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Are you ready for the Uberfication of your business?

By: ARRC
June 24, 2016

Time has this really exasperating tendency to change things.  One day you’re something, and then ten years later – bam – that something is completely different.  And in all likelihood, that something is a little less toned, a little less firm, and a whole lot plumper.

But time doesn’t just change people.  It changes life itself.  How people interact, work, eat, commute… it’s all changed, is changing, and will continue to change until life itself is over.  And if we were to give any one thing credit for all of this perpetual changing, it’d have to be technology.

Technology has the propensity to change everything about anything – usually for the better, often without any conscious recognition (it just kind of happens), and typically with a buildup.  It’s not like the transition from poorly lit caves to data-infused smarthomes occurred overnight or that the leap from horse-drawn carriages to a Tesla Model S was a leap most could predict.  These changes are accepted by society and then they gradually become part of the everyday norm.  And this integration is so gradual that people don’t even realize what’s happening or that it did happen or that they even accepted it to begin with.

However, it seems this might not always be the case.  With the rise of the Gig Economy and the not so subtle introduction of Millennials into the workforce, the ‘Uberfication’ of life as we know it has begun.  And not only have we recognized this particular shift in how society does things as it’s occurring, but it’s also not as gradual a shift as we’re accustomed to.

With Uberfication, many companies have – as you’ve probably guessed – started to think more like Uber, and as a result, society is starting to do things differently – from the way we make and spend money to the way we manage our work and personal lives.  But what exactly does it mean to think more like Uber?  It means that to own a successful transportation company, you don’t necessarily need to own any cars.  To have a flourishing culture, you don’t really need employees.  And to have a big business, you don’t actually need a physical business.

For example, Airbnb owns no property, but they’re quickly becoming one of the most popular sources to rent a place while traveling.  And Etsy doesn’t exactly make any products, but they’re overflowing with unique, homemade, handcrafted items.

Uber, Airbnb, and Etsy all function in the same manner.  They created the hub, they deal with the marketing, and they handle the operations, but individuals – not employees – make them profitable.  These companies have become incredibly successfully in such a short amount of time – not just because what they’re doing makes sense, but because the public genuinely likes the idea that they can work for these companies when and how they want.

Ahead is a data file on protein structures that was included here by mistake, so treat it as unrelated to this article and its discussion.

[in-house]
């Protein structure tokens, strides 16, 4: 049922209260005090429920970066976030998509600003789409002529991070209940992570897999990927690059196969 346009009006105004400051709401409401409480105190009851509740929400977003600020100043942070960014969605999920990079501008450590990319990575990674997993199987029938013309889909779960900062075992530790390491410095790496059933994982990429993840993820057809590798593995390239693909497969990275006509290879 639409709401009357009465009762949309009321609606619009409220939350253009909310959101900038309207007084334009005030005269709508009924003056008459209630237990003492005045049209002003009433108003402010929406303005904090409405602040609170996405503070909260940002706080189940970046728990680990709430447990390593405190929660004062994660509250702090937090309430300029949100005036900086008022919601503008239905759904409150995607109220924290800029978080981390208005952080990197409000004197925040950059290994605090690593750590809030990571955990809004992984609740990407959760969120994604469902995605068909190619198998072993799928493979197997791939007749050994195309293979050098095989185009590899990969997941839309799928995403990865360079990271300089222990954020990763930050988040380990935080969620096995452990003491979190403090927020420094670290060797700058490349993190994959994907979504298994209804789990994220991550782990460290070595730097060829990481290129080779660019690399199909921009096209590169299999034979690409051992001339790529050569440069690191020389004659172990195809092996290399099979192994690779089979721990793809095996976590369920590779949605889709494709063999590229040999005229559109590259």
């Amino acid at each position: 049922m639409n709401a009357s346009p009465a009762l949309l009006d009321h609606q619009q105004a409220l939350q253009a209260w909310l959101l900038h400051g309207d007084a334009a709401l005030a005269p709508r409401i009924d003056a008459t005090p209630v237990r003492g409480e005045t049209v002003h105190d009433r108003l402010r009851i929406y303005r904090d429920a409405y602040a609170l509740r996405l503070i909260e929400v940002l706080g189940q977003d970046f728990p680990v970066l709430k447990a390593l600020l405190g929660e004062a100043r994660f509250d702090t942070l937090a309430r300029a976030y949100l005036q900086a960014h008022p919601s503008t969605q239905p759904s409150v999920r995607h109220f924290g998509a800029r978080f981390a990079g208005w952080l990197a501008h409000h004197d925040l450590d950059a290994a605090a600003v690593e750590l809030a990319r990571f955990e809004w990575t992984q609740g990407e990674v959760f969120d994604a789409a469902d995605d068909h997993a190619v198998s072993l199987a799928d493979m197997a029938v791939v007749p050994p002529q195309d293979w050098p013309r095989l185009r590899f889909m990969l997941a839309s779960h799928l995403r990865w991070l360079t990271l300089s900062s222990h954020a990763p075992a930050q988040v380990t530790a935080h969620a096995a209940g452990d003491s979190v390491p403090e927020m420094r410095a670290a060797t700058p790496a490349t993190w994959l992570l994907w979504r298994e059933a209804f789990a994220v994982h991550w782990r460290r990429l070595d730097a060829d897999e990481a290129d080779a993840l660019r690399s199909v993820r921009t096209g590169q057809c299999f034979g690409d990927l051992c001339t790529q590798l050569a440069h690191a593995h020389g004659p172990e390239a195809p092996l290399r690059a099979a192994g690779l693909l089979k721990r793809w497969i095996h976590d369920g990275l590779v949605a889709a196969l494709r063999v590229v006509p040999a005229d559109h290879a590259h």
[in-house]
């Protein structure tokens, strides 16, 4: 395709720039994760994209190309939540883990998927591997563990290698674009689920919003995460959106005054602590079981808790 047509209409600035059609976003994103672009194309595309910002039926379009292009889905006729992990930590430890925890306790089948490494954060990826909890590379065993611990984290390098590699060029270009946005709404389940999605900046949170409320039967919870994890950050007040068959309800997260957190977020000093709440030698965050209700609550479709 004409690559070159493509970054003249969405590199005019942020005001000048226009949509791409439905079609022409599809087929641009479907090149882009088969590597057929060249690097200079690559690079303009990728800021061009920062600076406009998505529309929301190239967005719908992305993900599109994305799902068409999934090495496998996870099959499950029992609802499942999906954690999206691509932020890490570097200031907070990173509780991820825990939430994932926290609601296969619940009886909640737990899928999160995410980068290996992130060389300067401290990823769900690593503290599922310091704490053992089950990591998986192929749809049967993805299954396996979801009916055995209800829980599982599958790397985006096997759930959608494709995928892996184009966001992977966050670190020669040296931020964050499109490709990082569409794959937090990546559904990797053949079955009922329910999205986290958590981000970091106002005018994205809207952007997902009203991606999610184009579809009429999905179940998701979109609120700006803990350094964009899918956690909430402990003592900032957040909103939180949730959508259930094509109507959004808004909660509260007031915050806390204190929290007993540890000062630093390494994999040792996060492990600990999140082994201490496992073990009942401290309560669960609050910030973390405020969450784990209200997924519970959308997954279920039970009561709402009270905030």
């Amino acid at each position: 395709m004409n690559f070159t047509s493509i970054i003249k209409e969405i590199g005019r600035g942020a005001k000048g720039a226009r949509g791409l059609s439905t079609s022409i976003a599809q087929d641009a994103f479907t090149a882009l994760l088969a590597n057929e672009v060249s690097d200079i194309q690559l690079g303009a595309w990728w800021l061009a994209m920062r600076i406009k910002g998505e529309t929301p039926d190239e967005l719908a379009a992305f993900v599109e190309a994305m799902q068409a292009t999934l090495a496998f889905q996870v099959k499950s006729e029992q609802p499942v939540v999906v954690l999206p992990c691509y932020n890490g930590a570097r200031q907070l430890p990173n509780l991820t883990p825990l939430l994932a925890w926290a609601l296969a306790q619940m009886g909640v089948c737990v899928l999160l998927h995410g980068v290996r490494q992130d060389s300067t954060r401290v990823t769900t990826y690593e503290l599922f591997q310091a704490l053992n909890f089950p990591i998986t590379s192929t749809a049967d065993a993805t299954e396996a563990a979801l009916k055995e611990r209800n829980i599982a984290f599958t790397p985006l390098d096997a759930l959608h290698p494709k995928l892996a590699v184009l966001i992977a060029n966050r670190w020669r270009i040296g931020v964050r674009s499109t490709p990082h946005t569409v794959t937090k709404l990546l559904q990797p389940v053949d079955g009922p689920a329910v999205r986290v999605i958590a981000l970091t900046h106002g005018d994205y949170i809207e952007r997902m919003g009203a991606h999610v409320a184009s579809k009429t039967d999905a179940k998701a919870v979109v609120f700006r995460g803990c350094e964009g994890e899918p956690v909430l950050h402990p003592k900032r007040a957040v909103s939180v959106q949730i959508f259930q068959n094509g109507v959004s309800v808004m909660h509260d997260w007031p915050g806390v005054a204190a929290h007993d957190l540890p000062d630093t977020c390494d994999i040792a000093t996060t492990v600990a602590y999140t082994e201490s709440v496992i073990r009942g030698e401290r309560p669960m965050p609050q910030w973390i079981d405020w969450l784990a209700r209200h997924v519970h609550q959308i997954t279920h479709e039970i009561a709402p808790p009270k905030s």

But people don’t just like these companies because they can make extra money off of them; they also like these companies because the platforms they build allow for lower costs, less hassle, and on-demand services.  For instance, Uber has cut down on both the wait times and the cost for a traditional taxi.  And Etsy has given many people the opportunity to compete in a market with high barriers to entry and to sell to people who may never have been able to purchase from them without the platform.

But what does all of this really mean to the run-of-the-mill business who isn’t exactly looking to Uberify their dental practice, law firm, furniture store, or coffee shop?  Well, if you learn anything from the sensational leap that companies like Uber and Airbnb have made, it should be something along these lines…

Don’t fight it.

Never fight the way that technology is going.  Don’t try and sidestep it or prolong your acceptance of it.  The longer you put off new technologies, the further behind your business will be – behind the times, behind the competition, and behind the needs of consumers.  For example, some taxi companies are attempting to fight Uber because Uber is shutting the door on the traditional notion of a transportation company.  But does the public care?  Not a chance.  They love Uber, they want Uber, and they will stay behind Uber.  Why?  Because Uber is giving the public exactly what it wants and never even knew it needed.   In the meantime, all of these companies that are trying to shut Uber down are missing out on the chance to become just as successful as Uber is.

Find a good outlet.

These companies all know the business world really well.  But do you know what else they know really well?  Technology.  They’ve hired the best of the best, and they’ve been successful because of it.  They’ve each created an international business that operates solely within one central app or website without hiring a single person to produce the actual product.  It’s genius.  And while your business might not have the capital to hire internal IT people or the need to build your business around one central technology, it is still incredibly important to partner with people who know technology.  Find an outlet and stick with it.

Keep up with it.

Technology is not stagnant.  It’s not done changing, and it never will be… which means part of your job is to make sure your business never falls too far behind technology.  You can look at this negatively – that your business will always have to change to compensate for new technologies.  Or you can look at this positively – that your business will always have the opportunity to change into something better, bigger, and more valuable.